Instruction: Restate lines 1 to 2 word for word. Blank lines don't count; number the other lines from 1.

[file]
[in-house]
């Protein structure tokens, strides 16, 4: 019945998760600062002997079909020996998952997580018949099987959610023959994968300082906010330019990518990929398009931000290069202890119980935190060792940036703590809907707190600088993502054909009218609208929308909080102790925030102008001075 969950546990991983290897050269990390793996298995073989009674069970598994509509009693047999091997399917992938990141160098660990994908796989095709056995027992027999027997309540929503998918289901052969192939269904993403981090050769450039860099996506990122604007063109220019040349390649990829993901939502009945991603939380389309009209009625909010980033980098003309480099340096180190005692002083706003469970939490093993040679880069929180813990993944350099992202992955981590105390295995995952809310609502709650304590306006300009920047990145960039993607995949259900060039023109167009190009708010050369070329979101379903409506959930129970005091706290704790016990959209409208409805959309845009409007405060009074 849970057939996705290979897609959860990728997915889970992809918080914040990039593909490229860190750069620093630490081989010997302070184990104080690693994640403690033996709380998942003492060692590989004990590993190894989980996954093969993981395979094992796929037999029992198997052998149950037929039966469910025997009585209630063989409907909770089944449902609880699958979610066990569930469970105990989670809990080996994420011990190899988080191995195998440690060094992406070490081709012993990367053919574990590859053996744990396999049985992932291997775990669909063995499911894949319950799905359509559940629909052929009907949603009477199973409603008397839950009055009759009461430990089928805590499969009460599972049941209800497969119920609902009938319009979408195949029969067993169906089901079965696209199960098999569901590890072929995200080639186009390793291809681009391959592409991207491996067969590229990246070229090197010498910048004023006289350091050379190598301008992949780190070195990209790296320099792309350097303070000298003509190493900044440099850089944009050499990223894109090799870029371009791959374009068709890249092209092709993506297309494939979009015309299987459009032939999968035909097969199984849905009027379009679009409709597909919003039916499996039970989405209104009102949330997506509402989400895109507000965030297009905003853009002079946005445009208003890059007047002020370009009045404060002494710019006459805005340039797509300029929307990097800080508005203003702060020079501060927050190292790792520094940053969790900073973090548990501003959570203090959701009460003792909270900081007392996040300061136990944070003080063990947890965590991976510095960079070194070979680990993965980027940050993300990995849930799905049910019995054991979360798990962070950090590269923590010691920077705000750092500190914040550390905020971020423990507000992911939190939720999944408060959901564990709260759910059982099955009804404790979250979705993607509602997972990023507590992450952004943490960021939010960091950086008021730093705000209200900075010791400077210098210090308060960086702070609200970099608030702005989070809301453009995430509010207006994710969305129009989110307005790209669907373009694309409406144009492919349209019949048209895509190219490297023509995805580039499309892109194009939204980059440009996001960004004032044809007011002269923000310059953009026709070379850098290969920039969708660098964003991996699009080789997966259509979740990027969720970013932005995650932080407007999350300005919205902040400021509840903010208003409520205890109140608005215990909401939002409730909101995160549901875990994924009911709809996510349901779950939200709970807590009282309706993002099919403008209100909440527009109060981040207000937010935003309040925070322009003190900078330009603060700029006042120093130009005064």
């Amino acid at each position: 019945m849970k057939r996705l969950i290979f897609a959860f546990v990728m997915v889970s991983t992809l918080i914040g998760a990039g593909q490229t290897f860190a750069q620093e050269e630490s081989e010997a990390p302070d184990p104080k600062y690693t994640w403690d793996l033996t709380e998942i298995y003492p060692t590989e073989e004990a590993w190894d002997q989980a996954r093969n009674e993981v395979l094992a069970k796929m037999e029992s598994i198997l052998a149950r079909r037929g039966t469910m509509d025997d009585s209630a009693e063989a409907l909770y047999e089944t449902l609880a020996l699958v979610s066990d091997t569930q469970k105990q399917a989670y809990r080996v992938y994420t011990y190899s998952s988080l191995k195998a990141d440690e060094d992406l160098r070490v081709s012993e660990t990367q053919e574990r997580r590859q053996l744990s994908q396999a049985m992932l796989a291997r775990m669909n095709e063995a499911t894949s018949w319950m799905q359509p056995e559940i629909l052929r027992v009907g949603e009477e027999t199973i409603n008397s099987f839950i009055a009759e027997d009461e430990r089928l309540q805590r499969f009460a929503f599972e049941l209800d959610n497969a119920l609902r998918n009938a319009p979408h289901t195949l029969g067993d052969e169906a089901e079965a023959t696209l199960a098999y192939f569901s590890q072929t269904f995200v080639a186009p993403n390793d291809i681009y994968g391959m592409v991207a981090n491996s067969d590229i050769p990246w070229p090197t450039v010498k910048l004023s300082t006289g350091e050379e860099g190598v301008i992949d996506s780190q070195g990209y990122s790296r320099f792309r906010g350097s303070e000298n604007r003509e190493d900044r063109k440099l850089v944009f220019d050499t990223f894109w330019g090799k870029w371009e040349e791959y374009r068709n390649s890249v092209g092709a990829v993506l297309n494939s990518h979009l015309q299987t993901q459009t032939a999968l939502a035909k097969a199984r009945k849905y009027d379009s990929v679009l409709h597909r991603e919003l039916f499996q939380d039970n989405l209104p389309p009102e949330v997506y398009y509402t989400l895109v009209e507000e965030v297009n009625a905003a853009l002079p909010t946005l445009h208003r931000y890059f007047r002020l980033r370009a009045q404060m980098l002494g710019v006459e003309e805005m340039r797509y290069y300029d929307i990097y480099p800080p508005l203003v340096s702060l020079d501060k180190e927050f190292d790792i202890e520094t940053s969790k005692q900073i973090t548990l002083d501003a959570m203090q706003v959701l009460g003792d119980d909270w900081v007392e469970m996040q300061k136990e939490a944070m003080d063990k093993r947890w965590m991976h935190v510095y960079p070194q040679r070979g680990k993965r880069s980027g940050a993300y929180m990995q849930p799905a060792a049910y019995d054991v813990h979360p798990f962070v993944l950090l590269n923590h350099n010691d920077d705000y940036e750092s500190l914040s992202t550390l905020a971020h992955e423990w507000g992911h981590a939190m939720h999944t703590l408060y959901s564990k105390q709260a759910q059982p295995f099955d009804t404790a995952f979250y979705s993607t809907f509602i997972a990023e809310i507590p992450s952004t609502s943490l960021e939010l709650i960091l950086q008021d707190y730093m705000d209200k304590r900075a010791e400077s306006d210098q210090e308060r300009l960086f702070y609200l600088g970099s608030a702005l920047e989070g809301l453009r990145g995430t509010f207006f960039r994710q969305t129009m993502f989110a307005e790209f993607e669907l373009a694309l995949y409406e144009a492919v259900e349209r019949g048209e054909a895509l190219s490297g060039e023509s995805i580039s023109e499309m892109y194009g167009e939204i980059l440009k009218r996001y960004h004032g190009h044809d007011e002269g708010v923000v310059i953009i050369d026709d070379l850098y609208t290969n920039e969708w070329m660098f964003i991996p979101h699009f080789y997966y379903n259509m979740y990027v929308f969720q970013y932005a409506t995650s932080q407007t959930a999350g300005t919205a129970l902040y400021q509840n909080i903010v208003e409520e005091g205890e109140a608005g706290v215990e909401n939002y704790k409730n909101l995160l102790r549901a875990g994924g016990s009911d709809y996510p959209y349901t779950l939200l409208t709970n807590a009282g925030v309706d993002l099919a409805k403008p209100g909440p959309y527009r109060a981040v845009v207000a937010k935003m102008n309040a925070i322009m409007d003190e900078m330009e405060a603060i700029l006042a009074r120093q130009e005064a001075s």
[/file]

[in-house]
């Protein structure tokens, strides 16, 4: 019945998760600062002997079909020996998952997580018949099987959610023959994968300082906010330019990518990929398009931000290069202890119980935190060792940036703590809907707190600088993502054909009218609208929308909080102790925030102008001075 969950546990991983290897050269990390793996298995073989009674069970598994509509009693047999091997399917992938990141160098660990994908796989095709056995027992027999027997309540929503998918289901052969192939269904993403981090050769450039860099996506990122604007063109220019040349390649990829993901939502009945991603939380389309009209009625909010980033980098003309480099340096180190005692002083706003469970939490093993040679880069929180813990993944350099992202992955981590105390295995995952809310609502709650304590306006300009920047990145960039993607995949259900060039023109167009190009708010050369070329979101379903409506959930129970005091706290704790016990959209409208409805959309845009409007405060009074 849970057939996705290979897609959860990728997915889970992809918080914040990039593909490229860190750069620093630490081989010997302070184990104080690693994640403690033996709380998942003492060692590989004990590993190894989980996954093969993981395979094992796929037999029992198997052998149950037929039966469910025997009585209630063989409907909770089944449902609880699958979610066990569930469970105990989670809990080996994420011990190899988080191995195998440690060094992406070490081709012993990367053919574990590859053996744990396999049985992932291997775990669909063995499911894949319950799905359509559940629909052929009907949603009477199973409603008397839950009055009759009461430990089928805590499969009460599972049941209800497969119920609902009938319009979408195949029969067993169906089901079965696209199960098999569901590890072929995200080639186009390793291809681009391959592409991207491996067969590229990246070229090197010498910048004023006289350091050379190598301008992949780190070195990209790296320099792309350097303070000298003509190493900044440099850089944009050499990223894109090799870029371009791959374009068709890249092209092709993506297309494939979009015309299987459009032939999968035909097969199984849905009027379009679009409709597909919003039916499996039970989405209104009102949330997506509402989400895109507000965030297009905003853009002079946005445009208003890059007047002020370009009045404060002494710019006459805005340039797509300029929307990097800080508005203003702060020079501060927050190292790792520094940053969790900073973090548990501003959570203090959701009460003792909270900081007392996040300061136990944070003080063990947890965590991976510095960079070194070979680990993965980027940050993300990995849930799905049910019995054991979360798990962070950090590269923590010691920077705000750092500190914040550390905020971020423990507000992911939190939720999944408060959901564990709260759910059982099955009804404790979250979705993607509602997972990023507590992450952004943490960021939010960091950086008021730093705000209200900075010791400077210098210090308060960086702070609200970099608030702005989070809301453009995430509010207006994710969305129009989110307005790209669907373009694309409406144009492919349209019949048209895509190219490297023509995805580039499309892109194009939204980059440009996001960004004032044809007011002269923000310059953009026709070379850098290969920039969708660098964003991996699009080789997966259509979740990027969720970013932005995650932080407007999350300005919205902040400021509840903010208003409520205890109140608005215990909401939002409730909101995160549901875990994924009911709809996510349901779950939200709970807590009282309706993002099919403008209100909440527009109060981040207000937010935003309040925070322009003190900078330009603060700029006042120093130009005064």